“In an uncharacteristic burst of modesty, Google co-founder Sergey Brin says we should think of the company’s new Chrome Web browser simply as a worthy challenger to Microsoft’s Internet Explorer, Mozilla’s Firefox, and Apple’s Safari. ‘What we want is a diverse and vibrant ecosystem,’ Brin said at the Sept. 2 Chrome launch. ‘We want several browsers that are viable and substantial choices,’” Stephen H. Wildstrom writes for BusinessWeek.
“Don’t believe it for a second,” Wildstrom writes. “Although the first version of Chrome has a half-finished feel and runs only on Windows, a close look at its features and underlying design reveals a far more dramatic goal. Chrome aims to take on not just Internet Explorer’s 75% share of the browser market but Windows’ dominance of the desktop itself.”
Google “didn’t expend much effort on what traditionally has been the heart of a browser, the rendering engine, which creates viewable pages from the text, images, and instructions supplied by Web servers. Google just adapted the open-source WebKit browser engine used by Safari,” Wildstrom writes. “So where did Google engineers really hunker down? The browser’s Task Manager… task management is a core component of operating systems, such as Windows or Mac OS X. And that’s my point: Chrome offers many of the features of an operating system.”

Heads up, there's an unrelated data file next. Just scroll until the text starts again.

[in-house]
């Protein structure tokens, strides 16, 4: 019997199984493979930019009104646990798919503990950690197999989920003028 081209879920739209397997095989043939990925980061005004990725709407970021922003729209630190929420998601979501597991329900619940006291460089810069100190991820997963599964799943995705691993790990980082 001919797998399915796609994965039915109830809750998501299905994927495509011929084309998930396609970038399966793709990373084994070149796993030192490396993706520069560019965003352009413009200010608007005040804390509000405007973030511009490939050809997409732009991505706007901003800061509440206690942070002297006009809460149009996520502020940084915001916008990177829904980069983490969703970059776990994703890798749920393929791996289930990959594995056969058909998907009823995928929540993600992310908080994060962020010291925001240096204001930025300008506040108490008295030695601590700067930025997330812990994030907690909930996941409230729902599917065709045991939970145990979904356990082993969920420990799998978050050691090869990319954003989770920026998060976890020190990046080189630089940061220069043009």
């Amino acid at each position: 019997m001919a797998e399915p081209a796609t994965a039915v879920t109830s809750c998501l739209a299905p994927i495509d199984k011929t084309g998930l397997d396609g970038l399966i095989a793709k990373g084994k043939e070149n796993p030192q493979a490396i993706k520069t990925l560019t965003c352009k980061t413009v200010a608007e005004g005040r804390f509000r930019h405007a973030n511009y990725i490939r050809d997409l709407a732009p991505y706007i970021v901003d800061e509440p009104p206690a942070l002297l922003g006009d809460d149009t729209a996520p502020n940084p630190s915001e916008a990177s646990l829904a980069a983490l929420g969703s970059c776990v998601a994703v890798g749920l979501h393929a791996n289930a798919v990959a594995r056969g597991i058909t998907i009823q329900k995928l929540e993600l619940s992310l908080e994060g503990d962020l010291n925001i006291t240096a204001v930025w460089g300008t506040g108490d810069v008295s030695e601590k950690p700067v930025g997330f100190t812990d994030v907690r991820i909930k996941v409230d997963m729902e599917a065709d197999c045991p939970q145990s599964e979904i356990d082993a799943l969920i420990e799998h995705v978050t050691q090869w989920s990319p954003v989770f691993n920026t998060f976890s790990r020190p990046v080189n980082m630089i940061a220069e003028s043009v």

Full article here.
Jeff Cogswell reports for eWeek, “Google made the right [rendering engine] choice: Instead of starting from scratch, they picked an existing open-source rendering engine that’s mature and packed with several great features such as speed. The one they chose is WebKit, which, interestingly enough, was developed by Apple (which in turn based its work on an early code base called KDE HTML Layout Engine). Apple’s own development led to the engine that is the basis of their Safari Web browser; they then made the engine open source (WebKit), and now Google is basing its engine off that.”
Cogswell reports, “This means the rendering in Chrome isn’t buggy and slow. It’s fast, and it works.”
Much more in the full article here.